I am a multilateralist. I do not believe that Britain should act alone, but this Bill provides for the Secretary of State to give leadership in our international negotiations and, at all times, to have the flexibility to ensure that other countries come with us. That is the crucial approach to our climate change policy. We cannot stand alone; we have to take the rest of the world with us.
During the past 10 years, the Government have often operated without a long-term energy policy; they have dithered and delayed over nuclear power, and emissions have risen in the most recent years. We are not even certain we can keep the lights on for the next 15 years. If we have learned anything from that experience, it is that we need serious long-term policies, not the short-termism of the past 10 years. This Bill helps to secure that.
The Bill is welcome and important, and the process of scrutiny has improved it. We welcome the fact that the new Secretary of State has made several concessions, or improvements, in the final stages of the measure's passage— most notably his acceptance of our 80 per cent. amendment. It is the first time that I have seen a Secretary of State's name added to an amendment that I tabled, but I hope that it sets a precedent, which will be followed many times.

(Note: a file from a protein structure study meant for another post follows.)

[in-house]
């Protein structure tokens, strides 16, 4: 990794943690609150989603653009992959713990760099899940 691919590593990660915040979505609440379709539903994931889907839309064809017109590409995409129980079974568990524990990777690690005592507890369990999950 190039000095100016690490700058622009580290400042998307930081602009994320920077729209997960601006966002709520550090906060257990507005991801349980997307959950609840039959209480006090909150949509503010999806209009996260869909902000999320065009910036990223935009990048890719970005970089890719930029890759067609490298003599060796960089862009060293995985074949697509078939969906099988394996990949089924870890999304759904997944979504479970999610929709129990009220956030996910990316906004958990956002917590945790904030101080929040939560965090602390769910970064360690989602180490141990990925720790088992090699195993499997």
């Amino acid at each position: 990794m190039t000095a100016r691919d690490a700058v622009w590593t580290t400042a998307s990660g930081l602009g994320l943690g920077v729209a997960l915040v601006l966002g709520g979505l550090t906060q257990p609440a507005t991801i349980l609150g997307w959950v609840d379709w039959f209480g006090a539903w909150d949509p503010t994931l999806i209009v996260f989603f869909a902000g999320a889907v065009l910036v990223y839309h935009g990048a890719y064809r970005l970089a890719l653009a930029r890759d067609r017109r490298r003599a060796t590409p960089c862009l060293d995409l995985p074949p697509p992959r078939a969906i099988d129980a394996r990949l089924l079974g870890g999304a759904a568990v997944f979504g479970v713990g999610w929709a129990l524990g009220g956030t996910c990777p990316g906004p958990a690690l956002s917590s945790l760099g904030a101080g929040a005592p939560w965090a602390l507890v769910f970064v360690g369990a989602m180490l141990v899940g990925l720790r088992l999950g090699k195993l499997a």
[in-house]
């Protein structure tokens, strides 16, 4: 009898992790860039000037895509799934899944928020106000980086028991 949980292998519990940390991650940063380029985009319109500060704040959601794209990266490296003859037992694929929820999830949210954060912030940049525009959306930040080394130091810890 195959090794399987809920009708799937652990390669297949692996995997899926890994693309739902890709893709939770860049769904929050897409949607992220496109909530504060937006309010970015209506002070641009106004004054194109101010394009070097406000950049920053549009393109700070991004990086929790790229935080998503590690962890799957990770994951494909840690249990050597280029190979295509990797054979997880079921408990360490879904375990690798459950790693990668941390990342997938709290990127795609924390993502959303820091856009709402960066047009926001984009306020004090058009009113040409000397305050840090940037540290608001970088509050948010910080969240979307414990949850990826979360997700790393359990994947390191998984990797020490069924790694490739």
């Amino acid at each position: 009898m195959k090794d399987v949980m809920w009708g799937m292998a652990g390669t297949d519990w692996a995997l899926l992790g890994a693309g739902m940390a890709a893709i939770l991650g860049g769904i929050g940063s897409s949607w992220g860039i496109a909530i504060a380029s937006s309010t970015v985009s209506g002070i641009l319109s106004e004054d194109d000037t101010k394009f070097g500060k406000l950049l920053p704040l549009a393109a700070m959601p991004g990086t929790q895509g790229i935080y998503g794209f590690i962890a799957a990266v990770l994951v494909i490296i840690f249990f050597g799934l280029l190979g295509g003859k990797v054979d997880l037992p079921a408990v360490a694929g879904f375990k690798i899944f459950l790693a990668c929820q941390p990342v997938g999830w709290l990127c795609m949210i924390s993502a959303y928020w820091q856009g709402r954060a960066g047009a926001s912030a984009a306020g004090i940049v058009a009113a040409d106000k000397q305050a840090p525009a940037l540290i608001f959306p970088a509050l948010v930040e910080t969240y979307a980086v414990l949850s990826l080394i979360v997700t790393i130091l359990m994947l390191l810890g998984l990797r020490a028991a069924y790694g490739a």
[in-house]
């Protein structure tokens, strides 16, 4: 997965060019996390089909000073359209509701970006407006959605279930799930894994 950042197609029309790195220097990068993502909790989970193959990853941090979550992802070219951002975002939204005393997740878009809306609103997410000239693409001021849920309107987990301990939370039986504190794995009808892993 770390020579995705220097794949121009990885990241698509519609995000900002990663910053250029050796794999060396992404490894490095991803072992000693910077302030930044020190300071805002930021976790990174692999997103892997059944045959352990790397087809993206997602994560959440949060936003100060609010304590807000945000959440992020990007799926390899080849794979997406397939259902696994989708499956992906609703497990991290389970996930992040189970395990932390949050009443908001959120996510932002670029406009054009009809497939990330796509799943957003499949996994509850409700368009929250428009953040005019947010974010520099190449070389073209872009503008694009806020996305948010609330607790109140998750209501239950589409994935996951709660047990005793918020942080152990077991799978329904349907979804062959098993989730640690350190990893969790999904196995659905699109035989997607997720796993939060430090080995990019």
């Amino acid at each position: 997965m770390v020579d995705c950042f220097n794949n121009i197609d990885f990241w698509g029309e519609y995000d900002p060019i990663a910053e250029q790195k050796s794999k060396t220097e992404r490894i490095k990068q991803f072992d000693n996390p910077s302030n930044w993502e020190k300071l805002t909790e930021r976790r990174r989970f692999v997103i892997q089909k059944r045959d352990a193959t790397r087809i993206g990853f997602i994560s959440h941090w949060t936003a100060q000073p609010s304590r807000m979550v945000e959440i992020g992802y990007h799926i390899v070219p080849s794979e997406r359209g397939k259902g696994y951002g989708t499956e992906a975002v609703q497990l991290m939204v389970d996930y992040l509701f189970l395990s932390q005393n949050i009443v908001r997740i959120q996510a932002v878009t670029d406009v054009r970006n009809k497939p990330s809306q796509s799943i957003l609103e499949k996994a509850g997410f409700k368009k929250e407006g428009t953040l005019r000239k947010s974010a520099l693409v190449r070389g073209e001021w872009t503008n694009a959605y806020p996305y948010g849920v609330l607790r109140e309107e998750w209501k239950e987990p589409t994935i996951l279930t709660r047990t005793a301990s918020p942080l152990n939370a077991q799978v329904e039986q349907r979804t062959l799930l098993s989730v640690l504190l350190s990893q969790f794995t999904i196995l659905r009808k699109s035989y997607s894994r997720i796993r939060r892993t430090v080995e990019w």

My worry about Third Reading was that it would become an occasion for slightly too much self-congratulation when, as the Secretary of State said, we are at the beginning of a difficult process. Many people asked whether the target of 80 per cent. was too tough and whether it was achievable. I believe that history will judge that it errs on the low side—new evidence and information suggests further, faster, deeper. I fear that we may have to revisit the targets to strengthen them to avoid the dangerous climate change that we are united in fearing.
Although the 2050 targets have rightly been strengthened, the 2020 target has been left untouched. We have not been able to put that right this evening. I know that the Secretary of State accepts that the end point is all very well but that how we get there, and especially how fast, is important. I hope that the Government will revisit that.
The other big concern that remains is the lack of clarity on the domestic effort required to achieve the goals. Although we have ambitious targets, many of them could be brought in without any decarbonisation of the British economy. Clearly, we should not follow that path and we would have welcomed some guarantees about that. I know that Ministers would have offered them, if we had had the opportunity, but it was not to be.